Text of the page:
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The Dark Side of Writing

August 19, 2010

As writers, we all know about the dark side of writing. If you don’t know, you should read up on it. Some have been lucky enough to avoid such problems. We’ve had the benefits of learning from other writers’ mistakes. There are other ways to avoid such scams.

Never pay any money for anything and if you do, you better know all the risks beforehand. Don’t pay someone to do something that you can do yourself such as editing. You took the time to write it. Therefore, take the time to edit it (this is where writing groups come in handy).

I’ve always been a bit unsure about writing contests because of conflicting advice about fees. I’ve come to realize that while contests with no fees are mostly likely better those with fees of $5-$15 can be okay too. If you’re paying $15 for a prize of $50 then it’s probably not worth your time. Also avoid contests where everyone wins or the contest claims all rights to your entry whether you win or not. Basically, read the entire guidelines very carefully, even the fine print, and do research on the organization, magazine or publisher who is running the contest before submitting an entry.

This is but only the tip of the iceberg. There are so many writing scams out there and more pop up all the time. The best thing you can do to protect yourself from them is, and I can’t stress this enough, talk with other writers, research, research, research, ask questions, and check websites such as SFWA Writers Beware and Preditors & Editors.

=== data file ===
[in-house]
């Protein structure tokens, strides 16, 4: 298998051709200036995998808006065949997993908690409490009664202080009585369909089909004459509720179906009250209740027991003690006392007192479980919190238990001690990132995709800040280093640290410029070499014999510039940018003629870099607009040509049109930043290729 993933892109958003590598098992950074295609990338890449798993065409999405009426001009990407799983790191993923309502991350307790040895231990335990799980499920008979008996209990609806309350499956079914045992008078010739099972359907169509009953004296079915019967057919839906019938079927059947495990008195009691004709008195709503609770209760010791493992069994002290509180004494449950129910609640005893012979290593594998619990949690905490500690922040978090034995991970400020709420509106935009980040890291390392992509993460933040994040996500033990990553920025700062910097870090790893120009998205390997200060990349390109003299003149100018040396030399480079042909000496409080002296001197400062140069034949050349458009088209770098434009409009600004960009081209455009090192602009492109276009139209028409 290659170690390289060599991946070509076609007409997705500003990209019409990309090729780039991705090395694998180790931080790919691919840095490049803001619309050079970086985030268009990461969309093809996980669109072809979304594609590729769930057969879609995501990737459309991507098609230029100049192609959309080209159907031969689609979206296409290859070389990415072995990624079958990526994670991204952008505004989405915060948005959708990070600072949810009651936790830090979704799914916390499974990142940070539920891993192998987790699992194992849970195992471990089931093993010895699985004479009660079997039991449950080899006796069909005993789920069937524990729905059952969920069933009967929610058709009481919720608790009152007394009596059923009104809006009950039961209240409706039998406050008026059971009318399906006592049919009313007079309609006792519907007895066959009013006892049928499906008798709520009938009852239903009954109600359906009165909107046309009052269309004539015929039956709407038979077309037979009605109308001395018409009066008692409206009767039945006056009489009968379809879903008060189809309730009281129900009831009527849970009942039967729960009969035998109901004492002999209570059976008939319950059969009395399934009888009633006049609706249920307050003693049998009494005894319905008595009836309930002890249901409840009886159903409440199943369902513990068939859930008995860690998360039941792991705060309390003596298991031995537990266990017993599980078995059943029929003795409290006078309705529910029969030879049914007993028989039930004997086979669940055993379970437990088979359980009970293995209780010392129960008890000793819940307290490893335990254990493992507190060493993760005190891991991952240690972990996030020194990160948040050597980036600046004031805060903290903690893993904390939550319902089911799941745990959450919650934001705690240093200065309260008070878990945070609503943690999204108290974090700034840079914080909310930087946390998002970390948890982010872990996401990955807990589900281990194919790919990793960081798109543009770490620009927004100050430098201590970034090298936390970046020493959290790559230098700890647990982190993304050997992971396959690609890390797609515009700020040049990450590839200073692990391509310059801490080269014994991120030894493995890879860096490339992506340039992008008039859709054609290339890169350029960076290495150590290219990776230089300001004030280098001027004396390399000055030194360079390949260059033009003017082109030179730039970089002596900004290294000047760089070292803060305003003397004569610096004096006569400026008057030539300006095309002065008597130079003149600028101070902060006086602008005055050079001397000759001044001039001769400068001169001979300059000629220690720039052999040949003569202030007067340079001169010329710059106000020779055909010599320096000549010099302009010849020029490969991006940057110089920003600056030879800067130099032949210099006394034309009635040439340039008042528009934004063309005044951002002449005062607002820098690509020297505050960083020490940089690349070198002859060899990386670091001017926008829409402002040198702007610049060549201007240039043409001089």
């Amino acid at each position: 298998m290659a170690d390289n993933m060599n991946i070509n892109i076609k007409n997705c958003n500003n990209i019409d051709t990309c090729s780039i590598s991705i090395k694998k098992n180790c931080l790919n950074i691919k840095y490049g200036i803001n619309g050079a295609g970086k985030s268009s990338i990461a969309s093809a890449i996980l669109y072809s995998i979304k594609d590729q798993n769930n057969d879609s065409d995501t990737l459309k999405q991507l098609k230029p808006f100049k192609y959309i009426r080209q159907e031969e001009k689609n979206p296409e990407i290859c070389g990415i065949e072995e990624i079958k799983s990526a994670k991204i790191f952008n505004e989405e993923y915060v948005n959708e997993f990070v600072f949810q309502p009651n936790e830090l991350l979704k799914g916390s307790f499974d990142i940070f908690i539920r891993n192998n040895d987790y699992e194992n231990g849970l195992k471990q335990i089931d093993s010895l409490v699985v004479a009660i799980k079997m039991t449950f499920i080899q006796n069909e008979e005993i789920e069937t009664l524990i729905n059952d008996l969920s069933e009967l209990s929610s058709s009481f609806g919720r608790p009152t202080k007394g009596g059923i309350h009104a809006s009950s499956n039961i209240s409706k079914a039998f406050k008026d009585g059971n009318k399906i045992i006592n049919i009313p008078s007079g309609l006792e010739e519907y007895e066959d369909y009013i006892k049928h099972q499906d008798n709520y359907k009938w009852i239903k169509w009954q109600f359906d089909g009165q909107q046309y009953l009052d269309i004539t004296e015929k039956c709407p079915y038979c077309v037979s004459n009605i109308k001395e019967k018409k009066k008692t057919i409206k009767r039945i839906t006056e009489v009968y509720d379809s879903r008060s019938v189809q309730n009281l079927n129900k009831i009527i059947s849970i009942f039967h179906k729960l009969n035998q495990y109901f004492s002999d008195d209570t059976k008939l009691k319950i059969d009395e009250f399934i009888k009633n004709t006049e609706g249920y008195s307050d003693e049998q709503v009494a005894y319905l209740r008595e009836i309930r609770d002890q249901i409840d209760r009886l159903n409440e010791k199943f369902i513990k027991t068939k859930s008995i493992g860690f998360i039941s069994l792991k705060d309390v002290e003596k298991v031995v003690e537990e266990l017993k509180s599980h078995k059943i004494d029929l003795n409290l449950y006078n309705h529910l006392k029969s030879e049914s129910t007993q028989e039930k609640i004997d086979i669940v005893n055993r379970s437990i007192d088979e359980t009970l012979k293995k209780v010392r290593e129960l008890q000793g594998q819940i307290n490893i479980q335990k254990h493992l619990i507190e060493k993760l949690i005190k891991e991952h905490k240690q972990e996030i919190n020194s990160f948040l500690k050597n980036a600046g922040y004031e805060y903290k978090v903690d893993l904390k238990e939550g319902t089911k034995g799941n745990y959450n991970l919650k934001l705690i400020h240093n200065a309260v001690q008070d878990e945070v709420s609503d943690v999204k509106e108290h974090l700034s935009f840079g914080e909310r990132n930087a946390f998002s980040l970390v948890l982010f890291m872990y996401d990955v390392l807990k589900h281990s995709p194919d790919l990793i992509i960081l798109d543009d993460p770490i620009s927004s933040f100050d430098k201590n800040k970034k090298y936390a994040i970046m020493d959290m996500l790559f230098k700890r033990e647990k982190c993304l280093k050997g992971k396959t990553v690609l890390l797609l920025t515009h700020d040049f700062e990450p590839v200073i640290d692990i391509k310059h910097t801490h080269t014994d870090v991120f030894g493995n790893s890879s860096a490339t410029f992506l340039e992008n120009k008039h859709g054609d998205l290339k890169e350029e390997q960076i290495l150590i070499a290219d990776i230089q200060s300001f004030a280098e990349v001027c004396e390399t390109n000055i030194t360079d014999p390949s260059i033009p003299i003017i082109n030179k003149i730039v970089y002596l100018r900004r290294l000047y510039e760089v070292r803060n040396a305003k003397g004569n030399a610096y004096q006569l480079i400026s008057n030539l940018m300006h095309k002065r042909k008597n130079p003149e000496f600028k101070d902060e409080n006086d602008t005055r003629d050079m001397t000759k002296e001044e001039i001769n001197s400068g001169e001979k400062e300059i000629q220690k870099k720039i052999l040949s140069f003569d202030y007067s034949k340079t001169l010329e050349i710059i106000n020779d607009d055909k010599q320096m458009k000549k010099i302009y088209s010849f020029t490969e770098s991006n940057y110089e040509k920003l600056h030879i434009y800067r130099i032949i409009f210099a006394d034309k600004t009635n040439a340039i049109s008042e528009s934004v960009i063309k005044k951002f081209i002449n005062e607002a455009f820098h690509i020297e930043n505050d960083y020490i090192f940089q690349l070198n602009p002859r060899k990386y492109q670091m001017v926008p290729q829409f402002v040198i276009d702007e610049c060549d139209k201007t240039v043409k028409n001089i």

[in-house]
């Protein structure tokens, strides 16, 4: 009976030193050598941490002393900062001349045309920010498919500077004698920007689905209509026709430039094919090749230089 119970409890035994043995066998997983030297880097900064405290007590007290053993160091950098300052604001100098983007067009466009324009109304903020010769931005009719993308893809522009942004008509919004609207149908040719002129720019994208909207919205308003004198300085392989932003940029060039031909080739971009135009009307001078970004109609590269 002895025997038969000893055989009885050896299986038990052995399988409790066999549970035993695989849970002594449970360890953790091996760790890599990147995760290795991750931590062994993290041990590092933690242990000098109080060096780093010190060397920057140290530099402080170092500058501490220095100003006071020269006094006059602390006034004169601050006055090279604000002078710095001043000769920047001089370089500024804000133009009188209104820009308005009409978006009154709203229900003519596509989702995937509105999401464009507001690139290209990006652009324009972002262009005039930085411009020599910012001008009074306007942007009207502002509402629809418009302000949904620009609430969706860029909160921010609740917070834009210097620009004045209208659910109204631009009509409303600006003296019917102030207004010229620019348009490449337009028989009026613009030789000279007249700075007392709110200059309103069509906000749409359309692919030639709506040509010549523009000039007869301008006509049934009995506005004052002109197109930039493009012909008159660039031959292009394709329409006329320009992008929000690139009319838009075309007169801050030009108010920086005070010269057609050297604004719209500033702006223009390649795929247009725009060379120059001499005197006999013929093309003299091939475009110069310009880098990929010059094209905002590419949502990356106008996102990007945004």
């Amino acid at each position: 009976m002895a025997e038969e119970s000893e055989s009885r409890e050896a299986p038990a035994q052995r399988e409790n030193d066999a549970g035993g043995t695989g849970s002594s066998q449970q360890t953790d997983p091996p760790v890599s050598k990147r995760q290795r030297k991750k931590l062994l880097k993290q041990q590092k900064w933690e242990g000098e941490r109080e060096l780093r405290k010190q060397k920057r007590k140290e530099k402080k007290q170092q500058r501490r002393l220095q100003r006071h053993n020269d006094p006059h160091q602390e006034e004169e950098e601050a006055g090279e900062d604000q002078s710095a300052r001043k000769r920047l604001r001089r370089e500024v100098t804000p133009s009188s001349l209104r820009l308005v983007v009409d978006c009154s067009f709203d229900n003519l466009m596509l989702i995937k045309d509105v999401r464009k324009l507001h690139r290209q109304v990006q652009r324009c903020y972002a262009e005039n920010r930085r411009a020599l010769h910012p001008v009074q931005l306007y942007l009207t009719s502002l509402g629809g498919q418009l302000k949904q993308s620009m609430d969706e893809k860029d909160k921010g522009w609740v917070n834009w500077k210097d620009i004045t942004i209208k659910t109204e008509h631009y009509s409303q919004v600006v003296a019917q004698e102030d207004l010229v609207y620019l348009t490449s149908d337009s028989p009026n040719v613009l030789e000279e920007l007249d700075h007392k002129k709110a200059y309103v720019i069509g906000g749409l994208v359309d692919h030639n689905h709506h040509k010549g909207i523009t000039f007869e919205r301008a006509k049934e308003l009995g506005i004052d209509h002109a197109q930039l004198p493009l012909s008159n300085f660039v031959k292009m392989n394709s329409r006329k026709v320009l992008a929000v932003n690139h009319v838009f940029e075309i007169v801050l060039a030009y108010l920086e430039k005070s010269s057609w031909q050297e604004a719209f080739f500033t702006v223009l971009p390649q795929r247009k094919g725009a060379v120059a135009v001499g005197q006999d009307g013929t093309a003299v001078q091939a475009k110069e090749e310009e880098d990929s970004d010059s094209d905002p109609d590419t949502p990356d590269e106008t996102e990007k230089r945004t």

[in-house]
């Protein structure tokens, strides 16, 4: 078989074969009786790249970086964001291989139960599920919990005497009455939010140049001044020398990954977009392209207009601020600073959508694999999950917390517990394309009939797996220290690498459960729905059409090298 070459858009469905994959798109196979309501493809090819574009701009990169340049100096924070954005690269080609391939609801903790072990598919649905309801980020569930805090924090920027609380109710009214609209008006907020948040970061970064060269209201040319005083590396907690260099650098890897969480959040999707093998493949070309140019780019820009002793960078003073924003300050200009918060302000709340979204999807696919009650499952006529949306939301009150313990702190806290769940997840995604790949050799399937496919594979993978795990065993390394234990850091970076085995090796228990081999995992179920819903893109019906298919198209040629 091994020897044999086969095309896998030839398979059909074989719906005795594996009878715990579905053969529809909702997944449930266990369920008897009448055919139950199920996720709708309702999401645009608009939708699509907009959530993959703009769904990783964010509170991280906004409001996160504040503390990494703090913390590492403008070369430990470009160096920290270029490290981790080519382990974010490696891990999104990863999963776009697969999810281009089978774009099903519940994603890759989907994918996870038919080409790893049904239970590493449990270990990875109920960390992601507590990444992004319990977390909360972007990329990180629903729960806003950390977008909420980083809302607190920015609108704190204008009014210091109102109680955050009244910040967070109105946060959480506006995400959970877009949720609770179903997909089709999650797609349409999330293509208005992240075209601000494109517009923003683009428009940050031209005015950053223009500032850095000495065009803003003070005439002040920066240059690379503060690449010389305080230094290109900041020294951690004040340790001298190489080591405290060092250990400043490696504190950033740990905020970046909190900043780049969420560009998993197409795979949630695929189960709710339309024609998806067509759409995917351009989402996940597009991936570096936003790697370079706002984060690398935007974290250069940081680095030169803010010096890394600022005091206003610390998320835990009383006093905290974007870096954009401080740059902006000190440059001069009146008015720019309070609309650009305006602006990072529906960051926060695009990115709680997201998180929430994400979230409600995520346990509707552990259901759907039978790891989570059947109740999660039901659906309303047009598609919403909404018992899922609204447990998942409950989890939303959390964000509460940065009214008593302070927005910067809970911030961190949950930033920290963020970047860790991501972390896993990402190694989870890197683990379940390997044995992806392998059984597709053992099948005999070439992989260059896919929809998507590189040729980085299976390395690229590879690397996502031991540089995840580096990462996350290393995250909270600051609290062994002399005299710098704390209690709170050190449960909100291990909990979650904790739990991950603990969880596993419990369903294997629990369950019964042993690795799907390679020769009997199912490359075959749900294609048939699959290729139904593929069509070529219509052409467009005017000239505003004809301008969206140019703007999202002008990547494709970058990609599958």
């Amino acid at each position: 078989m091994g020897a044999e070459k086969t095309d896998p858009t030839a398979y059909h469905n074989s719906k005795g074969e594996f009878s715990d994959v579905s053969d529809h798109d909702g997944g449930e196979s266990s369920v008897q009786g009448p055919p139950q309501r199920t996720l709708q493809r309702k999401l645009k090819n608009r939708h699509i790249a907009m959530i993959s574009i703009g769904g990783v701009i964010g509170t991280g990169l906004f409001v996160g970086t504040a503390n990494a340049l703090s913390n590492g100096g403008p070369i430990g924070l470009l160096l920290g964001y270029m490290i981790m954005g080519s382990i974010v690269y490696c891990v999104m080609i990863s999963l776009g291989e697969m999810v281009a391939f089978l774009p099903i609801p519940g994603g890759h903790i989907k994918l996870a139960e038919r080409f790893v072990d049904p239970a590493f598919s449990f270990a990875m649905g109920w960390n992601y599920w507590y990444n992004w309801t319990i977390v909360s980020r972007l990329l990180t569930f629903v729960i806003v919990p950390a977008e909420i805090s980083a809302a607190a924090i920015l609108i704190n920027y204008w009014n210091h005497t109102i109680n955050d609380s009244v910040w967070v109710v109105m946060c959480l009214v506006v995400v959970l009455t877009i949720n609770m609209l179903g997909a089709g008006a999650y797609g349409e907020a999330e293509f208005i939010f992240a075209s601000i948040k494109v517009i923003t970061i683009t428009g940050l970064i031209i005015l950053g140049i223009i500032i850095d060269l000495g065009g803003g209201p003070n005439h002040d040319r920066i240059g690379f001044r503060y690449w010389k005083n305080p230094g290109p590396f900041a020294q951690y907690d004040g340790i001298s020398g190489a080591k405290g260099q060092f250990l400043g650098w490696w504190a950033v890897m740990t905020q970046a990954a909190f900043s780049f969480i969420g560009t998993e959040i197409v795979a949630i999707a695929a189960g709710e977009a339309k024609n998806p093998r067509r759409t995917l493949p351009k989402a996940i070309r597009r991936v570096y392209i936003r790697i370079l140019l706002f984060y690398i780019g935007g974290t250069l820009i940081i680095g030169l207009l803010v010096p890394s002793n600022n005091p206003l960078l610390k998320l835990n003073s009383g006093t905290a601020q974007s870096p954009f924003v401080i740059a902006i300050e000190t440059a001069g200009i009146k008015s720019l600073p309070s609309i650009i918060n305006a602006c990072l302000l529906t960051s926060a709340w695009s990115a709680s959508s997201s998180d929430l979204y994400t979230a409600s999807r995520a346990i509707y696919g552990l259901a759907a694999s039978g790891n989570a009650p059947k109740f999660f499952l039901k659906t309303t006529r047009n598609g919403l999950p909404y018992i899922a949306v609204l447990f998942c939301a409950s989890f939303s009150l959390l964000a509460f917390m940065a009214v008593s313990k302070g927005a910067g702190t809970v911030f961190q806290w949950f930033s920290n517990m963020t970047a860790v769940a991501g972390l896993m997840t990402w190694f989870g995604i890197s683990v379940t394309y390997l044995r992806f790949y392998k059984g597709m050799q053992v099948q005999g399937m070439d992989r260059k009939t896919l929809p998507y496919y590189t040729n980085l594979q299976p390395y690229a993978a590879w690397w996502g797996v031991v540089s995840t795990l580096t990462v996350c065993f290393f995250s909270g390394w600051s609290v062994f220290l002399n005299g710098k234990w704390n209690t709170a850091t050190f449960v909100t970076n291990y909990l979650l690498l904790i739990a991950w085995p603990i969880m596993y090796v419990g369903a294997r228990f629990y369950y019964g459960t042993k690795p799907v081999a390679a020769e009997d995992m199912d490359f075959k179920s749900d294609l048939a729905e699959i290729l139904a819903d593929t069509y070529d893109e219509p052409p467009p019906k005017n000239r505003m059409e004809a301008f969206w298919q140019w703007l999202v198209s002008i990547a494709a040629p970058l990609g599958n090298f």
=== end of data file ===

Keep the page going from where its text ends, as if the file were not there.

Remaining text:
Do you have any writing horror stories?

Andrea apologizes for the repeat. However, this is a subject that really can’t be discussed enough. RIP Jamie Eyberg.
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2 Comments
  1. August 19, 2010 3:42 am

    The closest I’ve come to a horror story was a digital marketing firm wanting to start inserting text based ads into some of the fiction on my website, in exchange for $100 per year. When questioned, they wouldn’t tell me what the ads would be for, or how they would affect my work, and when I pressed for further information (after all, why would you want to advertise financial services on a website designed to showcase writing?) they informed me the client’s advertising needs had been met. If I had just jumped at the money, maybe I would have fallen victim to a scam.

  2. L'etranger permalink
    August 22, 2010 9:08 am

    I have plenty of horror stories. All are from the web.
    The most I’ll pay for a writing competition is five dollars, but there are reputable competitions but those are very few. The only one that I can recommend, that is legitimate is Glimmertain.
    Vanity publishers, who only pay royalties are a rip off. As are e-book vanity publishers who don’t pay anything.
    Ah, the least favorite of mine are sites that charge readers per download but only pay their authors a flat one time fee.
    One time I had an e-publisher (ebooks) try to convince me to sell all the rights to a short story.
    Generally, I am wary of all online magazines/publications, especially those who say that they cannot pay their authors, whose editors exist to be nasty for the ego trip.
    Also, any writing competition that relies on votes is riddled with fraudulent activity (fake votes, etc).
    There are more scams on the web than any other place. In print, writers do have to work harder and maybe endure more rejections, but the end result is more worthwhile.

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